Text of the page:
The other three pieces on the opening week’s program were brief trifles that commemorated the undeniable talents of Chabrier, Fauré, Saint-Saëns and Ravel. The third week’s program included three more pieces by Ravel — Alborada del gracioso, Rapsodie espagnole, and Bolero, which would be more appropriate in a tribute to Spain, not on an overcrowded homage to Paris.

Nézet-Séguin, as I noted earlier in this article, spotlighted people who moved from elsewhere to Paris. For example, Serge Diaghilev came from Moscow in 1907 and presented concerts of Russian music. In Paris in 1909 he launched his famous Ballets Russes which presented the premiere of Petrushka.

Nézet-Séguin led Stravinsky’s score for Petrushka with a floating quality that seems appropriate for a ballet. In conversation afterwards, Yannick said that the floating, airy sound reminds him of French music, which is an interesting argument for including it in these concerts. Petrushka features irregular rhythms with unusual colors and timbres. We heard jazzy brass, quivering clarinet, scampering flute, belching bassoon and insistent tympani, while the string players changed quickly, back and forth, from plucking to bowing. One wonders why it’s not nearly as frequently performed as Stravinsky’s Sacre du Printemps, premiered two years later. The two pieces have similar nervous energy and propulsive force.

The story and the composition are Russian, and some of its melodies are actual Russian folk songs. The impresario Serge Diaghilev came to Paris with his countrymen Stravinsky, the designer Alexander Benois, and the choreographer Mikhail Fokine for Petrushka’s premiere in 1911, and that premiere was the only link to Paris.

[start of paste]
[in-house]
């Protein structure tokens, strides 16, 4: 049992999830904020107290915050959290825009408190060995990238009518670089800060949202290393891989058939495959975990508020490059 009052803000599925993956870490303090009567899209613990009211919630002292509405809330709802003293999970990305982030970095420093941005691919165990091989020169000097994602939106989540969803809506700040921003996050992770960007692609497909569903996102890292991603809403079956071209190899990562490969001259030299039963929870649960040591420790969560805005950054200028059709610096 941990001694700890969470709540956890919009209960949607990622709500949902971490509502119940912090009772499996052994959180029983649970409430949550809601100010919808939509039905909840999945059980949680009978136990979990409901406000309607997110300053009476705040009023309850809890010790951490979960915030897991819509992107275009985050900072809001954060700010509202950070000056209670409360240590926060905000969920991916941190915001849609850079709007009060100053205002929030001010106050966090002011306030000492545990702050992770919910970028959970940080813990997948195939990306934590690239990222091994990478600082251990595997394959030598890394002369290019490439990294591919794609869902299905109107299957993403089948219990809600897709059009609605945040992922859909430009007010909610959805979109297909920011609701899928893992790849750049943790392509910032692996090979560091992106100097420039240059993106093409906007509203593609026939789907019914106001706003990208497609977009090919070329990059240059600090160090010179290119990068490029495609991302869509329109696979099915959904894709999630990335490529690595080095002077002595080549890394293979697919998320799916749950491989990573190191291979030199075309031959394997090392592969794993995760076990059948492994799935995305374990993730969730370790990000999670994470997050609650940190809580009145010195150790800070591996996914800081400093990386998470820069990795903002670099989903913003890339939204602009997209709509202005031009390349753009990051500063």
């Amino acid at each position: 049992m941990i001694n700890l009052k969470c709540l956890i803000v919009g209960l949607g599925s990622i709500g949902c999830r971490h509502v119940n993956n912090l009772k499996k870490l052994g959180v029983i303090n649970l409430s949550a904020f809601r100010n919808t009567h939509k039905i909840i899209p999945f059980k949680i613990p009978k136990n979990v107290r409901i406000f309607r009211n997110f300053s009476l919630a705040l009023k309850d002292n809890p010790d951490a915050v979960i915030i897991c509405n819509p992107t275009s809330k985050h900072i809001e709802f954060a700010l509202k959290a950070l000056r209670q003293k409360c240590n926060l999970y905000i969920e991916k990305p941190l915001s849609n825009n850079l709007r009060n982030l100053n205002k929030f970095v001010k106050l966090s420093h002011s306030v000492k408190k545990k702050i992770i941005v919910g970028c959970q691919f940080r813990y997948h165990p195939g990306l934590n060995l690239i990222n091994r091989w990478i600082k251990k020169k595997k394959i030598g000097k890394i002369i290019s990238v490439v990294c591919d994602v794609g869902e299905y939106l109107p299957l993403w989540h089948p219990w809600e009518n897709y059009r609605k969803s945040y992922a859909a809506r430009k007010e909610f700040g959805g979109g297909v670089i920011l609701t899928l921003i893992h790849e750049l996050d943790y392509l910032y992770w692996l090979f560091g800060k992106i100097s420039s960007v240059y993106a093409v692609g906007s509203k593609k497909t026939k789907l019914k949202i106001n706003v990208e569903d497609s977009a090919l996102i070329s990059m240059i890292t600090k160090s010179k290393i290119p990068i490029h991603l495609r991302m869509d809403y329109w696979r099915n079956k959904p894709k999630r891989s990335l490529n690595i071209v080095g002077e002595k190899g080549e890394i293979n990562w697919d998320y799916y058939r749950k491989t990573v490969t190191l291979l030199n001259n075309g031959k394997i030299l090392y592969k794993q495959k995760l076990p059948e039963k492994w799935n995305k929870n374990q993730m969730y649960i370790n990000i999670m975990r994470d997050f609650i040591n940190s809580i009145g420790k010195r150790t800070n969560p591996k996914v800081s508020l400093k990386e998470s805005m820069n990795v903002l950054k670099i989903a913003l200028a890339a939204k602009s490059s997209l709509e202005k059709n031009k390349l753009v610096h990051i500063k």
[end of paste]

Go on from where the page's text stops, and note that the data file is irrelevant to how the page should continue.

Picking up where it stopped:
I’m thankful that Yannick Nézet-Séguin led the lovely, impressionistic D’un matin de printemps (“From a Spring Morning”) by Lili Boulanger. She was the younger sister of Nadia Boulanger, the famed teacher of such diverse pupils as Aaron Copland, George Gershwin, Quincy Jones, Virgil Thomson, Daniel Barenboim, Philip Glass and Astor Piazzolla. Lili suffered since childhood with an immune deficiency and Chrone’s Disease, and she died in 1918 at the age of 24. Her piece was pleasing while, simultaneously, underlining the point of the festival. The composer and her sister were a vital part of Paris’s musical life.

The Philadelphia Orchestra’s next Winter Festival, in 2018, will explore music from, and inspired by, the British Isles.